Wednesday, May 14, 2014

In 2014, This Is Really Refreshing

A friend of mine approached the dj booth and asked, "Have you seen Kevin Durant's MVP acceptance speech?"

I said, "No."

A co-worker was standing by and jokingly made a comment.

When my friend left, I asked my co-worker, "Who's Kevin Durant?"  (As you get older, you're not as afraid to admit what you don't know.)

I watched the speech, first the 12:00 minute version, then the 26:00 minute version, then the 5.  My eyes were glued.

As I hung onto every word, I thought, if this doesn't move you, nothing will.
Here is the complete version.  If you have the time to watch it all, I'd highly recommend it - truly refreshing in 2014.

Have a fantastic and productive day!

Your friend,

Sam Prindle

Monday, May 5, 2014

What To Do When Your Teenager Runs Away (Part Two)

Just in case you've missed part one, you'll find it here.

After you've completed step one, I'd highly recommend contacting your child's school, church, and parents of friends.

Most parents will do the right thing.  In our case, at least 2 out of 3 did.  Even our family counselor said that so many situations would have a better outcome if "well-intentioned" outsiders didn't become involved and harbored kids (from their family) to "keep them safe".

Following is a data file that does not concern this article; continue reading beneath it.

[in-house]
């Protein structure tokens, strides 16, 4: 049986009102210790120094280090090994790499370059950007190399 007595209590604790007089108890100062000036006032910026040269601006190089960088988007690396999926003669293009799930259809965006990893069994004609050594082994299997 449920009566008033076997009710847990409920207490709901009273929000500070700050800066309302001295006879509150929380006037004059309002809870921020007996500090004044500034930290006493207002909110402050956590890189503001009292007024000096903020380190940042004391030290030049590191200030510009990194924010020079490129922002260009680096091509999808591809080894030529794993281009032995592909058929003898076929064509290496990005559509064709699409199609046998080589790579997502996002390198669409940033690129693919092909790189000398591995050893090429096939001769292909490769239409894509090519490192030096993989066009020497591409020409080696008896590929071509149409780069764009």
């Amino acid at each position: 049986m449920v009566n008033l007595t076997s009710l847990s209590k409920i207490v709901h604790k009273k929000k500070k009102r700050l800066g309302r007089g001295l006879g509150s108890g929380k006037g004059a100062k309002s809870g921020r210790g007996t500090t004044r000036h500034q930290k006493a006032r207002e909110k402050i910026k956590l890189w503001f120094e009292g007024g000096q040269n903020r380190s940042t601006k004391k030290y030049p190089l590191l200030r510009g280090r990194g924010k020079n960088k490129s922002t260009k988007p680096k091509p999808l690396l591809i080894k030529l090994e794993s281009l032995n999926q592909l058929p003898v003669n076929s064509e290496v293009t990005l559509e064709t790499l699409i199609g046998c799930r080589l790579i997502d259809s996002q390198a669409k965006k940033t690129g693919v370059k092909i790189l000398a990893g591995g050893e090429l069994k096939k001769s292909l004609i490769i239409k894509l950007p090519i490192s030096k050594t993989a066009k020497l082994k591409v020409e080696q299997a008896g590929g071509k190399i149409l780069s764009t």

Another important item on your action list is to (try your best to) stay calm.  If you've reached out to all the appropriate agencies and people, it's usually only a matter of time before the situation is resolved.

Check with your state to determine your parental rights and liabilities in your specific scenario.  It may be wise, helpful, and necessary to seek legal counsel.  Most states offer free or low-cost law advice if hiring an attorney is out-of-reach.

If you're facing or experienced a similar situation, I would enjoy your comments and questions.

For all good parents of runaways, our family feels your pain.  You've done nothing wrong and we wish you the best.  We hope that your situation is resolved as quickly as possible.